Chinchillas with psychophysical evidence of chronic tinnitus were shown to have significantly elevated spontaneous activity and stimulus-evoked responses in putative fusiform cells of the dorsal cochlear nuclei (DCN). Chinchillas were psychophysically trained and tested before and after exposure to a traumatic unilateral 80 dB (sound pressure level) 4 kHz tone. Before exposure, two groups were matched in terms of auditory discrimination performance (noise, and 1, 4, 6, and 10 kHz tones). After exposure, a single psychophysical difference emerged between groups. The exposed group displayed enhanced discrimination of 1 kHz tones (p = 0.00027). Postexposure discrimination of other stimuli was unaffected. It was hypothesized that exposed animals experienced a chronic subjective tone (i.e., tinnitus), resulting from their trauma, and that features of this subjective tone were similar enough to 1 kHz to affect discrimination of 1 kHz objective signals. After psychophysical testing, single-unit recordings were obtained from each animal's DCN fusiform cell layer. Putative fusiform cells of exposed animals showed significantly (p = 0.0136) elevated spontaneous activity, compared with cells of unexposed animals. Putative fusiform cells of exposed animals showed a greater stimulus-evoked response to tones at 1 kHz (p = 0.0000006) and at characteristic-frequency (p = 0.0000009). This increased activity was more pronounced on the exposed side. No increase in stimulus-evoked responses was observed to other frequencies or noise. These parallel psychophysical and electrophysiological results are consistent with the hypothesis that chronic tonal tinnitus is associated with, and may result from, trauma-induced elevation of activity of DCN fusiform cells.
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            Author and article information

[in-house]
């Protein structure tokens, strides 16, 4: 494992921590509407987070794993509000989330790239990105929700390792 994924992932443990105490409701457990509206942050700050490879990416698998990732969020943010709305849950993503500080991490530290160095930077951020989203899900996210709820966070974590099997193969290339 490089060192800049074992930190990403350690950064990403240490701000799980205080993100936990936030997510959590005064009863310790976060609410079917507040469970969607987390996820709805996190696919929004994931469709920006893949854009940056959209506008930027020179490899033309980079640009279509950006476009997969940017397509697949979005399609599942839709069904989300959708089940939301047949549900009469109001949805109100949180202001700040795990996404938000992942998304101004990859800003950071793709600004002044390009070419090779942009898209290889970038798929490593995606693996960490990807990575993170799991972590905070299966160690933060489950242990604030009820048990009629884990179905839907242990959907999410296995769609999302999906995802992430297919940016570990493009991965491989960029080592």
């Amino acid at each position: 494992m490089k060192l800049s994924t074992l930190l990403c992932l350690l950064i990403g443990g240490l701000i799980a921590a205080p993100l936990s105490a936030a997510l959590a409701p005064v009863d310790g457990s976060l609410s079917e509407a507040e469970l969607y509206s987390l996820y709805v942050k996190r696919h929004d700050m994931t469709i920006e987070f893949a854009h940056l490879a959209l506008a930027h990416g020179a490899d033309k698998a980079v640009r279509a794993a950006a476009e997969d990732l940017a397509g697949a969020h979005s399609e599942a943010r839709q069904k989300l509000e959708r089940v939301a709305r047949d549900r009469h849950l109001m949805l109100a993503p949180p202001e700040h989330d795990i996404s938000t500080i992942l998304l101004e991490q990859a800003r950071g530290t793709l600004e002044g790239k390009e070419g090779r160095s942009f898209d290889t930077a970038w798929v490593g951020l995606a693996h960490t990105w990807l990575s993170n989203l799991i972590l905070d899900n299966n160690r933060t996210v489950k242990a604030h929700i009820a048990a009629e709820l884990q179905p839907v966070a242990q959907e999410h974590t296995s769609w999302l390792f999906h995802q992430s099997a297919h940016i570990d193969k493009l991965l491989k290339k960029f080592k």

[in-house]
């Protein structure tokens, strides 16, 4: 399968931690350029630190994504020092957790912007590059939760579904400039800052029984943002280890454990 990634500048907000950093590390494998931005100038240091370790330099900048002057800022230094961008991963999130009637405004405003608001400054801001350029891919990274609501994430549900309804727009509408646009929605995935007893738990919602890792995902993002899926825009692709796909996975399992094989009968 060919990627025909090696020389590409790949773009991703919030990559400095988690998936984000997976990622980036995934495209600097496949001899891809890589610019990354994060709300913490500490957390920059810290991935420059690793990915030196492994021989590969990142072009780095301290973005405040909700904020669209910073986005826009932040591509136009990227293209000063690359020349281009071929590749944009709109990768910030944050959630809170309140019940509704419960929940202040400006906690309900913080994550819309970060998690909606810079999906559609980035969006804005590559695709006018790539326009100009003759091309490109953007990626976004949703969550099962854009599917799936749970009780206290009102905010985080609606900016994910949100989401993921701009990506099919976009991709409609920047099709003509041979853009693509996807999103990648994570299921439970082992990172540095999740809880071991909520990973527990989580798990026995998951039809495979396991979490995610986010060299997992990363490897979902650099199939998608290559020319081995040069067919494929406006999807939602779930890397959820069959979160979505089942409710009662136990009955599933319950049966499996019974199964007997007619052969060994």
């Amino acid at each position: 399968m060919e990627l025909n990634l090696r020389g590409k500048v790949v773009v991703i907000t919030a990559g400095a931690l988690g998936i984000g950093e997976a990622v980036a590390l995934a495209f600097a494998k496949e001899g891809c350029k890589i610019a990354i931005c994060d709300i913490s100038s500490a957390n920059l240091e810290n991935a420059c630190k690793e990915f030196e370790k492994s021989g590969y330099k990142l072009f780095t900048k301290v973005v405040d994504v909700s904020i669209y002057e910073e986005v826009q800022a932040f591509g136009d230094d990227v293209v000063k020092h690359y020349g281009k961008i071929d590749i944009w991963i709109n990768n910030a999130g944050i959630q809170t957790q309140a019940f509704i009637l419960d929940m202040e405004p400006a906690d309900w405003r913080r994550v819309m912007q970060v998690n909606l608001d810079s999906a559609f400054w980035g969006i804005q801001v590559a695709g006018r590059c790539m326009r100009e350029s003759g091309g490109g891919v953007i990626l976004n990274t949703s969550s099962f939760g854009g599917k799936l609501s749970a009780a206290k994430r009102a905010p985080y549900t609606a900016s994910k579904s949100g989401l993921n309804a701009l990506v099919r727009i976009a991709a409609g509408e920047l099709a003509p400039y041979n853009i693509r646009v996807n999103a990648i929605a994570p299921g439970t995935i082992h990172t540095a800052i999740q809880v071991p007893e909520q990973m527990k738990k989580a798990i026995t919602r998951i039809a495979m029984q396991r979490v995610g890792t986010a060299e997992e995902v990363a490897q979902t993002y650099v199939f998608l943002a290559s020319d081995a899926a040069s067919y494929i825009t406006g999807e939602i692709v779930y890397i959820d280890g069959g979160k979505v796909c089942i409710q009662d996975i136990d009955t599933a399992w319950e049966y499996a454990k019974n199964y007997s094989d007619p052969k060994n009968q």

Affiliations
            1Department of Neurology, University of Toledo College of Medicine , Toledo, OH, USA
            2Division of Otolaryngology and Dentistry, Department of Surgery, University of Toledo College of Medicine , Toledo, OH, USA
            Author notes

            Edited by: Jinsheng Zhang, Wayne State University, USA

            Reviewed by: Richard Altschuler, University of Michigan, USA; James A. Kaltenbach, Cleveland Clinic, USA; Rui Cai, Southern Illinois University School of Medicine, USA

            *Correspondence: Donald A. Godfrey, Department of Neurology, University of Toledo Health Science Campus, Mail Stop 1195, 3000 Arlington Avenue, Toledo, OH 43610, USA e-mail: donald.godfrey@ 123456utoledo.edu

            This article was submitted to Neuro-otology, a section of the journal Frontiers in Neurology.

            Contributors
            URI : http://frontiersin.org/people/u/176505
            URI : http://frontiersin.org/people/u/176509
            Journal
            Front Neurol
            Front Neurol
            Front. Neurol.
            Frontiers in Neurology
            Frontiers Media S.A.
            1664-2295
            08 September 2014
            19 November 2014
            2014
            : 5
            25477858 4237057 10.3389/fneur.2014.00227
            Copyright © 2014 Lee and Godfrey.

            This is an open-access article distributed under the terms of the Creative Commons Attribution License (CC BY). The use, distribution or reproduction in other forums is permitted, provided the original author(s) or licensor are credited and that the original publication in this journal is cited, in accordance with accepted academic practice. No use, distribution or reproduction is permitted which does not comply with these terms.

            Counts
            Figures: 2, Tables: 7, Equations: 0, References: 116, Pages: 16, Words: 11331
            Categories
            Neuroscience
            Review Article

            Neurology

            acetylcholine, tinnitus, taurine, glycine, glutamate, gaba, carboplatin, aspartate